The Shadows Took Shape at the Studio Museum in Harlem looks at contemporary art from across the African Diaspora, through the lens of afrofuturism. The exhibition draws its title from an obscure Sun Ra poem and a posthumously released series of recordings. Providing an apt metaphor for the long shadow cast by Sun Ra and others, the exhibition will feature more than sixty works of art, including ten new commissions, charting the evolution of Afrofuturist tendencies by an international selection of established and emerging practitioners. These works span not only personal themes of identity and self-determination in the African-American community, but also persistent concerns of techno-culture, geographies, utopias and dystopias, as well as universal preoccupations with time and space.

Sun Ra in rehearsal October, 1971 Oakland, CA. Photo from; Cyrus Kabiru's C-Stunner.

Sun Ra in rehearsal October, 1971 Oakland, CA. Photo from; Cyrus Kabiru’s C-Stunner.

Some of the artists and artworks listed here pre-date hackerspaces that became common in the 1990s. For example, RAMMELLZEE produced a huge body of work in the late 1980s. Sun Ra tinkered with electronic instruments in the 1970s and 80s. Other innovations not necessarily linked to afrofuturism but important to note include:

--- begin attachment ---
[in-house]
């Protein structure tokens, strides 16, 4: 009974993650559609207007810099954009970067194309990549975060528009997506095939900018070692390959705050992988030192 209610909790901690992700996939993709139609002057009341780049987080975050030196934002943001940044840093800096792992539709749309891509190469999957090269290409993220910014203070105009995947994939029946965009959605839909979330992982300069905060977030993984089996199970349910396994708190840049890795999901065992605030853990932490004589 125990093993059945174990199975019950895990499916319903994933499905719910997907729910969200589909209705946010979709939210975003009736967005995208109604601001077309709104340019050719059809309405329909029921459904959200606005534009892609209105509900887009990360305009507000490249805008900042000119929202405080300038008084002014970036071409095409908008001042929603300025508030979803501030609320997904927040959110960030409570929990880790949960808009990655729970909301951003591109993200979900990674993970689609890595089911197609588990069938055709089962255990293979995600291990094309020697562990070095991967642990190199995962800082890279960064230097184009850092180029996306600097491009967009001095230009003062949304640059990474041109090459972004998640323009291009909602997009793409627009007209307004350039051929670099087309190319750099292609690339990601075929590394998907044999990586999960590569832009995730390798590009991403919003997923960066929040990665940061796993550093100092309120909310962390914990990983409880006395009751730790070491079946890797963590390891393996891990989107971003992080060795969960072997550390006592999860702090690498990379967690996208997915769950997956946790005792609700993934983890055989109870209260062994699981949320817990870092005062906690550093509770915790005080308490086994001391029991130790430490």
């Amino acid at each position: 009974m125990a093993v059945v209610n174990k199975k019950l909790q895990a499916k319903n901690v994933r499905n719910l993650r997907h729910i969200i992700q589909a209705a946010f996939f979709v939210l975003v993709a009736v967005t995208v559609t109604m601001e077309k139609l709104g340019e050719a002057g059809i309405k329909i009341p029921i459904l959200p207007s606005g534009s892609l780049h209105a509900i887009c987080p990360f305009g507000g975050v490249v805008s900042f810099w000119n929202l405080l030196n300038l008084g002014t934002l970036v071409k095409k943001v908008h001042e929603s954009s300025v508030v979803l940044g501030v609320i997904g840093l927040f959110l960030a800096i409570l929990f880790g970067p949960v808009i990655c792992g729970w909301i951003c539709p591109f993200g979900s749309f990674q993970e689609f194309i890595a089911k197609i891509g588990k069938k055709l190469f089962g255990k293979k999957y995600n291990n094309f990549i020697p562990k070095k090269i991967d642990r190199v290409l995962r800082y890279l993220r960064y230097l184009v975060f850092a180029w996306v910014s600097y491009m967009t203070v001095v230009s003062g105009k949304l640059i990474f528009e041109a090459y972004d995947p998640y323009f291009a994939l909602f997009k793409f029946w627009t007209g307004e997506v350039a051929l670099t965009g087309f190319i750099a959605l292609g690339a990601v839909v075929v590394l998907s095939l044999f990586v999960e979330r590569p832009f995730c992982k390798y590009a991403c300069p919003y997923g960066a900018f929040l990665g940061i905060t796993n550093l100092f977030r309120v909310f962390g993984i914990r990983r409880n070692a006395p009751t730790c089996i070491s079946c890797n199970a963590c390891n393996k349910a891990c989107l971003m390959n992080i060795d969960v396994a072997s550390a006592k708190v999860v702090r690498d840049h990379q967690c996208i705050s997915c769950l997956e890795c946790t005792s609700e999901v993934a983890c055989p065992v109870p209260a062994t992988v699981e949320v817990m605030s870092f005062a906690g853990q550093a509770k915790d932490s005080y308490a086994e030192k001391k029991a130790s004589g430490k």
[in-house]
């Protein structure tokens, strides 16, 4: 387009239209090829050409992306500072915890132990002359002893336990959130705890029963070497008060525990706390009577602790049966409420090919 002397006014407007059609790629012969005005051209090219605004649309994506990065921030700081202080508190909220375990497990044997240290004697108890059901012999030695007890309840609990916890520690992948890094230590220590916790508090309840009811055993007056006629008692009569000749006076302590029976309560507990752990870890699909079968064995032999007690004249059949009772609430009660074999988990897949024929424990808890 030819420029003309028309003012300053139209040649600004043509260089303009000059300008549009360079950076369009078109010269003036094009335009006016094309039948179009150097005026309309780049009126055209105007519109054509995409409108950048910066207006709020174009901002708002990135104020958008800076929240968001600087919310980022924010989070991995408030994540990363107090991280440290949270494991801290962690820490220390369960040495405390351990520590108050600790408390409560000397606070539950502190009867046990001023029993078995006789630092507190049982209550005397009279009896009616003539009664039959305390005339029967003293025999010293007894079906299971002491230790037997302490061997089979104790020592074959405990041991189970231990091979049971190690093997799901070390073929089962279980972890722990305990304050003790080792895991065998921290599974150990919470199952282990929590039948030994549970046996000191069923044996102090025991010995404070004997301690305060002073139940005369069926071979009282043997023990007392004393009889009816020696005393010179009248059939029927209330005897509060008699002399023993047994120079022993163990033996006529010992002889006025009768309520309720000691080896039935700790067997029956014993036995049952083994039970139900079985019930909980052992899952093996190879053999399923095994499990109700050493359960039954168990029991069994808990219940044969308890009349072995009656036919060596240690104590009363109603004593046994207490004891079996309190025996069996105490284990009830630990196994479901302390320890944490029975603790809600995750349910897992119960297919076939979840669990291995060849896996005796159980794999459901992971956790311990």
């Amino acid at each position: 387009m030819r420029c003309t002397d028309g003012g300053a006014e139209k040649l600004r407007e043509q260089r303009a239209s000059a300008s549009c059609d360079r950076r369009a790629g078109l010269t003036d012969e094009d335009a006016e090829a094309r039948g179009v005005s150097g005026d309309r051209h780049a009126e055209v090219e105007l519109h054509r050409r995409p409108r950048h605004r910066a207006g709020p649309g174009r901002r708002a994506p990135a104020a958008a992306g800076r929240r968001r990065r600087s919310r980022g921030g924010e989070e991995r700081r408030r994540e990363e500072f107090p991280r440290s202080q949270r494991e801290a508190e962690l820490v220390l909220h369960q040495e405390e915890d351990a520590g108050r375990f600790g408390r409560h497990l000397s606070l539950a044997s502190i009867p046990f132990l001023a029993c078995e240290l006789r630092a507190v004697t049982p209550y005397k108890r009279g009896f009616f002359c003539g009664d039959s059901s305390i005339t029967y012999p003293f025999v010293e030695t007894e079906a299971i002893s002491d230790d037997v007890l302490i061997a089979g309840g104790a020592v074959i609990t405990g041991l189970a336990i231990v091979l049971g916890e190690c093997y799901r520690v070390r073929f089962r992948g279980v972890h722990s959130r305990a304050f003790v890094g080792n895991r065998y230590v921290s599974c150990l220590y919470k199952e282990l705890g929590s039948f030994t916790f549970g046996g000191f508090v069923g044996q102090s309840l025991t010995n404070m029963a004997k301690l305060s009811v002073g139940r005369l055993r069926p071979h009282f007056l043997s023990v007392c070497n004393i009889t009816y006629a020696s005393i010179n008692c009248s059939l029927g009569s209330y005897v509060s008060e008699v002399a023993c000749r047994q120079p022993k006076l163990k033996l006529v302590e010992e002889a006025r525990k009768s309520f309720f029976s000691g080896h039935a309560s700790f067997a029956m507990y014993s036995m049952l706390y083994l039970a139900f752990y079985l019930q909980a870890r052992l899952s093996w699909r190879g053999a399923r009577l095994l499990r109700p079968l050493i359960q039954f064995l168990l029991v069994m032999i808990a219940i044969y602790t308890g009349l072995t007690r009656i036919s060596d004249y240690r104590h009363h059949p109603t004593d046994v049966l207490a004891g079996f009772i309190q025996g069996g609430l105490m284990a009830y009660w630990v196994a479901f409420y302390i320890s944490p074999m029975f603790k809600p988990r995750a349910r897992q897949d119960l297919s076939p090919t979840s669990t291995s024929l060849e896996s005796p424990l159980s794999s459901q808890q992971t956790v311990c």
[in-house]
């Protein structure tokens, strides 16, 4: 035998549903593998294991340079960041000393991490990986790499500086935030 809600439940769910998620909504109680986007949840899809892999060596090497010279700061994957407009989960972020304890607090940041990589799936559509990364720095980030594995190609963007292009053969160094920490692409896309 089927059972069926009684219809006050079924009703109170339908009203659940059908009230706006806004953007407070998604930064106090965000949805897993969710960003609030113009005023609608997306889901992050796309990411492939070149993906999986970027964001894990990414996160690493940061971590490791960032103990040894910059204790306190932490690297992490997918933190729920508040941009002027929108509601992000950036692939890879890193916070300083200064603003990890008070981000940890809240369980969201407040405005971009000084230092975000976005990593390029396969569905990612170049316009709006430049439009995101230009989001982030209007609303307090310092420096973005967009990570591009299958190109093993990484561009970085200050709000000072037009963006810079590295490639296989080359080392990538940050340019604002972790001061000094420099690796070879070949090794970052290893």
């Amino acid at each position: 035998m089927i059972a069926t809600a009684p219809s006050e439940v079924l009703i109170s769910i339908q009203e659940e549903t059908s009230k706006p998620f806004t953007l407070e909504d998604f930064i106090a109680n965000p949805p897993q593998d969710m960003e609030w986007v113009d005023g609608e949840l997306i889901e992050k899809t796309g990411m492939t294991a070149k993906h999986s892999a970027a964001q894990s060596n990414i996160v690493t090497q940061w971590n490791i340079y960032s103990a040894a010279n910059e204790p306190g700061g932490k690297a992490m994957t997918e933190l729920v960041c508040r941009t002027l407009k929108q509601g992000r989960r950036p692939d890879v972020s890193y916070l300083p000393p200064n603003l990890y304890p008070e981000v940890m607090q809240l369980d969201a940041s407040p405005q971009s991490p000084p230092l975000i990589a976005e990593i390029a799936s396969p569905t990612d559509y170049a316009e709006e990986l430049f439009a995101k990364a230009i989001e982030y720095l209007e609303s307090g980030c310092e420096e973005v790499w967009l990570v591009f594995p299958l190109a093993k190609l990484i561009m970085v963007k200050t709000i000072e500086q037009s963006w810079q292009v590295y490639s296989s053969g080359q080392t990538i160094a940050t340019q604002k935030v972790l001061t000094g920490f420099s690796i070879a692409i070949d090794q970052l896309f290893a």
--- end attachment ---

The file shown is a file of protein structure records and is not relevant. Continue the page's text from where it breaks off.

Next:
Afrika Bambaataa created turntablism as its own sub-genre and the ratification of electronica that developed due to advancements in music technology, especially electronic musical instruments, synthesizers, music sequencers, drum machines, and digital audio workstations. Bambaataa and Grandmaster Flash pioneered the use of drum machines and synthesizers in the early 1980s, and the hip hop genre shared with other forms of electronic music an emphasis on sampling. Bambaataa, with Soul Sonic Force, wrote Planet Rock that inspired many afrofuturistic works.

"Planet Rock," a 1982 song by Afrika Bambaataa & the Soulsonic Force helped change the foundations of hip-hop and dance music.

“Planet Rock,” a 1982 song by Afrika Bambaataa & the Soulsonic Force helped change the foundations of hip-hop and dance music.

El Anatsui is known for his interest in African art and use of materials that he finds locally — like the whiskey bottle caps that he uses for his tapestries — and he puts it down to his upbringing which was cut off from traditional Ghanian culture. According to Lianne Turner (CNN), Anatsui started using materials from his local environment, recyclables like the bottle caps. “A lot of people call them waste, but to me they are not waste …There are people who collect these things, smash them and make them into utensils like big cooking pots,” he said.

El Anatsui. "Gli (Wall) (detail)," 2010. Aluminum and copper wire, installation at the Brooklyn Museum. Photo by Nettrice Gaskins.

El Anatsui. “Gli (Wall) (detail),” 2010. Aluminum and copper wire, installation at the Brooklyn Museum. Photo by Nettrice Gaskins.